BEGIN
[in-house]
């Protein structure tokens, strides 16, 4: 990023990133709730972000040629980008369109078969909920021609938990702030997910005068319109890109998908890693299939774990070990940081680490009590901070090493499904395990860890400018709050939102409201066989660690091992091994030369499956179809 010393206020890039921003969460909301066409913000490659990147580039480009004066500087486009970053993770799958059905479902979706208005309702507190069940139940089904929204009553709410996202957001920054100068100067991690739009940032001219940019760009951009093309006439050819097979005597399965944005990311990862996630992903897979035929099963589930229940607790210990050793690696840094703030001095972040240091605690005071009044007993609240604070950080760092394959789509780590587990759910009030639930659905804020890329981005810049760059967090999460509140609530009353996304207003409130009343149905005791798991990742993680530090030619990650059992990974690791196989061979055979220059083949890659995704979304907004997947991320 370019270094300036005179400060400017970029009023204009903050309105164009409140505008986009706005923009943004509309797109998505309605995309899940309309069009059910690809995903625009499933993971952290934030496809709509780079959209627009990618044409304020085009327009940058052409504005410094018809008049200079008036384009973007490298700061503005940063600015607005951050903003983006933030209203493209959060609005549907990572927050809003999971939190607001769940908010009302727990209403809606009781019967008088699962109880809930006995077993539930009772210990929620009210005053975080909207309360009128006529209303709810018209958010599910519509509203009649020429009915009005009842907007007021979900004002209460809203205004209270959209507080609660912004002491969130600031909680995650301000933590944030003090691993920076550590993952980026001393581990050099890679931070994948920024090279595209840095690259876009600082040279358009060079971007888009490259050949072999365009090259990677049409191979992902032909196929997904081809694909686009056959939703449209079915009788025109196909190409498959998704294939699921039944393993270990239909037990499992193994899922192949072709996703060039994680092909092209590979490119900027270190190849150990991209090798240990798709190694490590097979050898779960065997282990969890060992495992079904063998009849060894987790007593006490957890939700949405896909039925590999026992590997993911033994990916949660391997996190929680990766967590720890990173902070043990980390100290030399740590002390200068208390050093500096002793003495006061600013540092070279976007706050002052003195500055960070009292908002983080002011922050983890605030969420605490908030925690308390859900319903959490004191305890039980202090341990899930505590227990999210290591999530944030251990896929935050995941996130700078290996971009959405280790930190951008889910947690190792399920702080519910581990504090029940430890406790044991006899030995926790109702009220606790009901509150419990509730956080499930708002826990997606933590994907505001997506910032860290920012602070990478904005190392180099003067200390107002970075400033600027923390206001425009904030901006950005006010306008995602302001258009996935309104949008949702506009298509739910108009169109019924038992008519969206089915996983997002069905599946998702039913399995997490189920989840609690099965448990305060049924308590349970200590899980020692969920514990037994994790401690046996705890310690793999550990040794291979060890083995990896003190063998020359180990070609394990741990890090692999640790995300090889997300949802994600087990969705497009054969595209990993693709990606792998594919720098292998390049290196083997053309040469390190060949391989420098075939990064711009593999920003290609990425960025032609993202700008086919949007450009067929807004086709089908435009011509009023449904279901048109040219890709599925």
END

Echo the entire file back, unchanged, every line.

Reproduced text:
[in-house]
């Protein structure tokens, strides 16, 4: 990023990133709730972000040629980008369109078969909920021609938990702030997910005068319109890109998908890693299939774990070990940081680490009590901070090493499904395990860890400018709050939102409201066989660690091992091994030369499956179809 010393206020890039921003969460909301066409913000490659990147580039480009004066500087486009970053993770799958059905479902979706208005309702507190069940139940089904929204009553709410996202957001920054100068100067991690739009940032001219940019760009951009093309006439050819097979005597399965944005990311990862996630992903897979035929099963589930229940607790210990050793690696840094703030001095972040240091605690005071009044007993609240604070950080760092394959789509780590587990759910009030639930659905804020890329981005810049760059967090999460509140609530009353996304207003409130009343149905005791798991990742993680530090030619990650059992990974690791196989061979055979220059083949890659995704979304907004997947991320 370019270094300036005179400060400017970029009023204009903050309105164009409140505008986009706005923009943004509309797109998505309605995309899940309309069009059910690809995903625009499933993971952290934030496809709509780079959209627009990618044409304020085009327009940058052409504005410094018809008049200079008036384009973007490298700061503005940063600015607005951050903003983006933030209203493209959060609005549907990572927050809003999971939190607001769940908010009302727990209403809606009781019967008088699962109880809930006995077993539930009772210990929620009210005053975080909207309360009128006529209303709810018209958010599910519509509203009649020429009915009005009842907007007021979900004002209460809203205004209270959209507080609660912004002491969130600031909680995650301000933590944030003090691993920076550590993952980026001393581990050099890679931070994948920024090279595209840095690259876009600082040279358009060079971007888009490259050949072999365009090259990677049409191979992902032909196929997904081809694909686009056959939703449209079915009788025109196909190409498959998704294939699921039944393993270990239909037990499992193994899922192949072709996703060039994680092909092209590979490119900027270190190849150990991209090798240990798709190694490590097979050898779960065997282990969890060992495992079904063998009849060894987790007593006490957890939700949405896909039925590999026992590997993911033994990916949660391997996190929680990766967590720890990173902070043990980390100290030399740590002390200068208390050093500096002793003495006061600013540092070279976007706050002052003195500055960070009292908002983080002011922050983890605030969420605490908030925690308390859900319903959490004191305890039980202090341990899930505590227990999210290591999530944030251990896929935050995941996130700078290996971009959405280790930190951008889910947690190792399920702080519910581990504090029940430890406790044991006899030995926790109702009220606790009901509150419990509730956080499930708002826990997606933590994907505001997506910032860290920012602070990478904005190392180099003067200390107002970075400033600027923390206001425009904030901006950005006010306008995602302001258009996935309104949008949702506009298509739910108009169109019924038992008519969206089915996983997002069905599946998702039913399995997490189920989840609690099965448990305060049924308590349970200590899980020692969920514990037994994790401690046996705890310690793999550990040794291979060890083995990896003190063998020359180990070609394990741990890090692999640790995300090889997300949802994600087990969705497009054969595209990993693709990606792998594919720098292998390049290196083997053309040469390190060949391989420098075939990064711009593999920003290609990425960025032609993202700008086919949007450009067929807004086709089908435009011509009023449904279901048109040219890709599925």